Because of this event many Panama City residents escaped to the beaches and the interior of the country. Our normally quiet and very peaceful condominium was completely filled with the absentee owners and some renters. There wasn't an empty spot in our parking lot. They will all start heading back to Panama City later today or early tomorrow morning.

Speaking of leaving, many of our snowbird friends headed back to North America just prior to the beginning of the summit. They wanted to avoid the traffic detours and the congestion at the airport caused by the summit. We will miss all of them, the old friends that come every year and new friends that were here for the first time. Thankfully, we know that we will see them all again. IMG_6289e.jpg

Another issue that Panama has during the dry season is fire. Some are started on purpose to clear a field or to clear away weeds and brush along a roadway. Sometimes the fire hits residential areas and homes are put in jeopardy, the fire in the photo fire burned for about three hours even though the bomberos (firemen) were on sight. IMG_6282e.jpg In addition to the fire hazards of dry season, there is always the possibility of running out of water. One of our favorite restaurants closed for this weekend because it didn't have water. Our buildings have their own water supply and back up generators just for times like these. The other night the power went out in Coronado and for a brief time the town was without electricity...the fun of living abroad. IMG_6442e.jpg IMG_6443e.jpg

We walk the beach practically everyday for an hour or so. Sometimes the walk is uneventful finding a few interesting shells, some beach glass, maybe a sand dollar or two or just watching Tashi jump in and out of the surf. However, some days the beach presents stuff from the sea as the cycle of life continues. We've seen sting rays, some weird looking fish we have no idea what they are, small hammerhead sharks, and other sea life washed ashore. Even though the days might look the same they are always just a little different. IMG_6309e.jpgIMG_6310e.jpgIMG_6312_3..apped-ecopy.jpg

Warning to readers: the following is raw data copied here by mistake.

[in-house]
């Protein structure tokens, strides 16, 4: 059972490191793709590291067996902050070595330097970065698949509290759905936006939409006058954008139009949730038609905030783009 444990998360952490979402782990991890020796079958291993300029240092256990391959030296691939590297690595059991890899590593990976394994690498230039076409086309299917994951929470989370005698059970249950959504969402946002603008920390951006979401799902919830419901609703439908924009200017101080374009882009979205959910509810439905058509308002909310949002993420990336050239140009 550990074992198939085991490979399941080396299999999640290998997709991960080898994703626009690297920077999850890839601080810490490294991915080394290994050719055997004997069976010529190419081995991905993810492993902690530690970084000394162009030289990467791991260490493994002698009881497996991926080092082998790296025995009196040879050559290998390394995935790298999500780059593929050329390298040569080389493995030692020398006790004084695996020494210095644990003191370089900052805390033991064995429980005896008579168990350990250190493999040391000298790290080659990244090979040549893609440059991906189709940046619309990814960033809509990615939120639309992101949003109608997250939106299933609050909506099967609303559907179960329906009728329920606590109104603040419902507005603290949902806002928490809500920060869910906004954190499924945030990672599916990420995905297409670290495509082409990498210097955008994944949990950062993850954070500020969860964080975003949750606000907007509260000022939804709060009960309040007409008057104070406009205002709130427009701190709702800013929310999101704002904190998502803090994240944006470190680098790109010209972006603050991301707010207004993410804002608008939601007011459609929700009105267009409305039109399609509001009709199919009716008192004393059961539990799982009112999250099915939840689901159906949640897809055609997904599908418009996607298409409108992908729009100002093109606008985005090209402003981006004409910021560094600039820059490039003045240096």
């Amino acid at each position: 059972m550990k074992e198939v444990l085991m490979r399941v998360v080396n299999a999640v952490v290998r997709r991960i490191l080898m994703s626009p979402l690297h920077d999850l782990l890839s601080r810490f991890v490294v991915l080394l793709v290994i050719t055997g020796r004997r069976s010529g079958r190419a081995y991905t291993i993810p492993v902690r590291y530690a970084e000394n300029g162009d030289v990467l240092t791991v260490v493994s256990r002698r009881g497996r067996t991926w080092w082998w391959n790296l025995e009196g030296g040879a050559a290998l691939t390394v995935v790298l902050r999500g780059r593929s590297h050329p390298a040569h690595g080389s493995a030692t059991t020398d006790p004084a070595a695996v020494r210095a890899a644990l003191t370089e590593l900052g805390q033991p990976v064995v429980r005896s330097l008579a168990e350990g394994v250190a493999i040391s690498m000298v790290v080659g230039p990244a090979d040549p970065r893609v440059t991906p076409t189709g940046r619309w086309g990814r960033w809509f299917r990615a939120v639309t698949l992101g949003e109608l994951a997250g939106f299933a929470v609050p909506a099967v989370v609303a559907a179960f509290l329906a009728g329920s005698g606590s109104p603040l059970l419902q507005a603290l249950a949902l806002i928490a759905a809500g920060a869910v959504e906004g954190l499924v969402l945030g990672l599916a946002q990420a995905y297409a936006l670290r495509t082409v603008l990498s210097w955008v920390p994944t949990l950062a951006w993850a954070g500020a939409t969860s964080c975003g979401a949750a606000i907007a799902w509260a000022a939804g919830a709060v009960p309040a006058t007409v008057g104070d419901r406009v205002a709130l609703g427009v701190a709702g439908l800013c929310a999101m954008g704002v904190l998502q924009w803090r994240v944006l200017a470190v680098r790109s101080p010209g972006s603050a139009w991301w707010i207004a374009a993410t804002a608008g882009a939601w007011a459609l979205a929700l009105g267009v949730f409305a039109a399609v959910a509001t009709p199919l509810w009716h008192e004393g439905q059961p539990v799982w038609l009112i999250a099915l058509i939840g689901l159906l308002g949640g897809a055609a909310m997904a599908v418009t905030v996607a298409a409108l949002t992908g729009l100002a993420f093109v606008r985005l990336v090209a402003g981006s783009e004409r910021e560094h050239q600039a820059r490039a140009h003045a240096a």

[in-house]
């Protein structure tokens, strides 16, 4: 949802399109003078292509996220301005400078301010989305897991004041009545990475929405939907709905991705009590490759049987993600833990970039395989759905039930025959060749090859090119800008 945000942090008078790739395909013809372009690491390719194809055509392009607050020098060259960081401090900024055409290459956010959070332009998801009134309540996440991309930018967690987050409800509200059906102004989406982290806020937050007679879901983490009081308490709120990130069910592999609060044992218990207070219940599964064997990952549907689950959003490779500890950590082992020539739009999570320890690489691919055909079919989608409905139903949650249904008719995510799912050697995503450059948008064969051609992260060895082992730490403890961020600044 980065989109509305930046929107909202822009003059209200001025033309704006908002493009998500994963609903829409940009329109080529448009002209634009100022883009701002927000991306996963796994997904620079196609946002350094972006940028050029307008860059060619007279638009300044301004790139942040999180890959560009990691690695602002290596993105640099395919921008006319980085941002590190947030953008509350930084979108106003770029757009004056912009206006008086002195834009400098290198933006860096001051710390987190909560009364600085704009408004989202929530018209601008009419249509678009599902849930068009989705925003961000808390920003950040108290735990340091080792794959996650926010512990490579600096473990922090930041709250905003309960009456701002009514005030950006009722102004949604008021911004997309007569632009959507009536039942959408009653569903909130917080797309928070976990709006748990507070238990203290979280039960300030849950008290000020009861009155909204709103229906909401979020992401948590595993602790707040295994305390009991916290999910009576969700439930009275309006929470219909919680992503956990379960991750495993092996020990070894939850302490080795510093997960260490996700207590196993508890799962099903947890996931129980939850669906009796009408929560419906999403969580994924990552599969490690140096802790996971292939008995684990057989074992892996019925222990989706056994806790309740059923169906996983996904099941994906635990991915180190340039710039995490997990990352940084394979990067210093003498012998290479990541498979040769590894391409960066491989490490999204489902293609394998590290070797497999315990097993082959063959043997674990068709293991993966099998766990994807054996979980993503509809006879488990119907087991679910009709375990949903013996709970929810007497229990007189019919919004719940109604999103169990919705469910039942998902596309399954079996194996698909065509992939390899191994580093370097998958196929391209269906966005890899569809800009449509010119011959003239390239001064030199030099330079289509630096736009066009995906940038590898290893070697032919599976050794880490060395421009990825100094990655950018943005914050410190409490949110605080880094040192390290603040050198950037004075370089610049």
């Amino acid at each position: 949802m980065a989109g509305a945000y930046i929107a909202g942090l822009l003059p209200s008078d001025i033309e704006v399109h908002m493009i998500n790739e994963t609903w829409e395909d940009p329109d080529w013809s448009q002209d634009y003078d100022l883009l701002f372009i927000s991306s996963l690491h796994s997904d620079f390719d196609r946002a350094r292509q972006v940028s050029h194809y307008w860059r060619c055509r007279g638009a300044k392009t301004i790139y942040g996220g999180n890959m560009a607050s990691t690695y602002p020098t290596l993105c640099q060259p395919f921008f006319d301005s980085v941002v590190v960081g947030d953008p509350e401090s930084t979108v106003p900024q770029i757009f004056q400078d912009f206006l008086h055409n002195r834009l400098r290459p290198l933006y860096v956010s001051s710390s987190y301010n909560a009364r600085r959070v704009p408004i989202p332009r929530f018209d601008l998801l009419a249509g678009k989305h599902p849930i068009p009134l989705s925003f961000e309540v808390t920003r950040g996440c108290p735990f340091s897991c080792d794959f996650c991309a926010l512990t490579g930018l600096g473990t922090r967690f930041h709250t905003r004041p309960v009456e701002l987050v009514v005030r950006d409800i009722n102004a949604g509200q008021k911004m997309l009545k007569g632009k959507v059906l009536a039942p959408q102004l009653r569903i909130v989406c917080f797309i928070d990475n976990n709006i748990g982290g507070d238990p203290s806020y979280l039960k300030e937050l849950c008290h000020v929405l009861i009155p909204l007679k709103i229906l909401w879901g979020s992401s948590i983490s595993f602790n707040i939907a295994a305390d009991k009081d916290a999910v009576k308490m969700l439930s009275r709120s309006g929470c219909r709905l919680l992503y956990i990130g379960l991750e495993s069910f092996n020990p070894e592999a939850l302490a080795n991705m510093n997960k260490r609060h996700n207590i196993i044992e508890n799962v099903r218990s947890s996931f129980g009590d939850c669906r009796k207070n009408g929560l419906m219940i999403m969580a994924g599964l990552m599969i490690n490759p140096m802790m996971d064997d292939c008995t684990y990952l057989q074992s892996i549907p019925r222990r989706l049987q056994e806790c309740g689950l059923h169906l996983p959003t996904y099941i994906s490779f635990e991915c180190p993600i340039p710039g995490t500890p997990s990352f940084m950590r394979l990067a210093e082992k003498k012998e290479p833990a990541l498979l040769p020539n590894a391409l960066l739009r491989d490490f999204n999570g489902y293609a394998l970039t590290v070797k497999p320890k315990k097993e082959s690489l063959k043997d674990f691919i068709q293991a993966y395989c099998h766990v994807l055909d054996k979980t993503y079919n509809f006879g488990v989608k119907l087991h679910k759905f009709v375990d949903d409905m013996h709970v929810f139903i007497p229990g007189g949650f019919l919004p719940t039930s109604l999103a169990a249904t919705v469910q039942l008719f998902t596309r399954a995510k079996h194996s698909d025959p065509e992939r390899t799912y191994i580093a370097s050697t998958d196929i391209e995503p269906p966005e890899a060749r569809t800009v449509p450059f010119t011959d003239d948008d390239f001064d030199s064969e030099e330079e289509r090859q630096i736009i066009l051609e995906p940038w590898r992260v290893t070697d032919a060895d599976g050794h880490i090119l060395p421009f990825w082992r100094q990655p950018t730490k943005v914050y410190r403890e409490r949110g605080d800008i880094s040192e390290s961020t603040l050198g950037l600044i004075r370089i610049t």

Our neighbor bought a new couch and it was delivered the other day. When it arrived they realized that it won't fit in the elevator. So Panamanian ingenuity kicked in. The couch was raised from the ground floor to the 20th floor, two floors at a time since the rope wasn't very long, thru the "rabbit hole" and eventually into the condo thru a front window. This is a reminder to us to always measure before we buy. IMG_6154e.jpgIMG_6437e.jpg

On the day before Easter we had a beautiful sunrise, a great sunset and then the full "blood" moon rising. I think these images will close out this latest blurb from Panama.IMG_6325e_tonemapped-copy.jpgIMG_6388e.jpgIMG_6425e.jpg Hasta luego amigos

Posted by rhislop 16:26 Archived in Panama Tagged water panama fire shark couch easter sting_ray summit_of_the_americas raul_castro hammerhead dry_season blood_moon Comments (0)

Baldwins Beaches Boquete

A busy month

sunny 85 °F

Right now I should be completing my taxes, but my brain is more about words today than it is about numbers.

Last month Kryss's sister Kate and our brother-in-law Jack came for a visit. We spent 26 days together, traveling around Panama, visiting local sites including the Panama Canal, and of course plenty of pool/beach time. The 85 degree weather, although a little windy at times, was very conducive to tanning one's hide. We picked them up in Panama City and before we left for the beach we toured the fish market, bought fresh tuna, red snapper and sea bass. There is nothing like fresh caught fish for dinner. IMG_4648e.jpg We got to the beach and let them catch their breath after the direct flight from chilly Denver before the Panama tour began, two days on the beach and then up to the mountains to visit El Valle. This town is one of our favorite little towns in Panama. It is in the middle of an extinct volcano surrounded by mountains, jungle and farmland. A Sunday lunch and the farmer's market in El Valle are always entertaining and enjoyable.

Another trip we took was to Boquete, Panama. Boquete is about a five hour drive from Coronado. This drive should be only four hours at best, but there is a section of the PanAmerican Highway for about 100 kilometers that driving above fifty km/hour (about 30mph) is dangerous to your health. The road is only two lane and has so many potholes and pavement breaks that defensive driving is absolutely a priority. The good news is that the government of Panama is on a crash course to complete a new four lane highway which will completed in about 18 months. The crews are working 24/7 to get the new highway completed quickly. On our return from Boquete a couple new sections of the road had been opened and the trip back to Coronado wasn't as time consuming.